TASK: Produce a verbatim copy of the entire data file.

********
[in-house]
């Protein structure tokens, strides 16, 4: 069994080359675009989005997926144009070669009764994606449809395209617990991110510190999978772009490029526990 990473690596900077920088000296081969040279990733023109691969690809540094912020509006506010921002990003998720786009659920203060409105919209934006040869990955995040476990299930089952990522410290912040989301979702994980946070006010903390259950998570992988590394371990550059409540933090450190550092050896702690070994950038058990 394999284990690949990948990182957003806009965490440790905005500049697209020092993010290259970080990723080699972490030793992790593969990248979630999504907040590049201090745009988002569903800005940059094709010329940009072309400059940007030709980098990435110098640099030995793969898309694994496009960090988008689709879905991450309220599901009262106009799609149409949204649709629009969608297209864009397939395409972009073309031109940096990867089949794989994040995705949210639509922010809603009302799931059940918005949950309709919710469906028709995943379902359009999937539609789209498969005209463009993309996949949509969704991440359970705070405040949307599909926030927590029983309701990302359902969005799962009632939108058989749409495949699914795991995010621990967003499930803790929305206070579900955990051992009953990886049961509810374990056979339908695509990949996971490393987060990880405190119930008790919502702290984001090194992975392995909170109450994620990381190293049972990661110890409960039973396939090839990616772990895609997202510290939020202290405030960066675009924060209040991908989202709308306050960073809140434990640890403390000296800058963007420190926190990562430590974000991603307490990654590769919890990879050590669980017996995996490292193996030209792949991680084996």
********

[in-house]
């Protein structure tokens, strides 16, 4: 069994080359675009989005997926144009070669009764994606449809395209617990991110510190999978772009490029526990 990473690596900077920088000296081969040279990733023109691969690809540094912020509006506010921002990003998720786009659920203060409105919209934006040869990955995040476990299930089952990522410290912040989301979702994980946070006010903390259950998570992988590394371990550059409540933090450190550092050896702690070994950038058990 394999284990690949990948990182957003806009965490440790905005500049697209020092993010290259970080990723080699972490030793992790593969990248979630999504907040590049201090745009988002569903800005940059094709010329940009072309400059940007030709980098990435110098640099030995793969898309694994496009960090988008689709879905991450309220599901009262106009799609149409949204649709629009969608297209864009397939395409972009073309031109940096990867089949794989994040995705949210639509922010809603009302799931059940918005949950309709919710469906028709995943379902359009999937539609789209498969005209463009993309996949949509969704991440359970705070405040949307599909926030927590029983309701990302359902969005799962009632939108058989749409495949699914795991995010621990967003499930803790929305206070579900955990051992009953990886049961509810374990056979339908695509990949996971490393987060990880405190119930008790919502702290984001090194992975392995909170109450994620990381190293049972990661110890409960039973396939090839990616772990895609997202510290939020202290405030960066675009924060209040991908989202709308306050960073809140434990640890403390000296800058963007420190926190990562430590974000991603307490990654590769919890990879050590669980017996995996490292193996030209792949991680084996």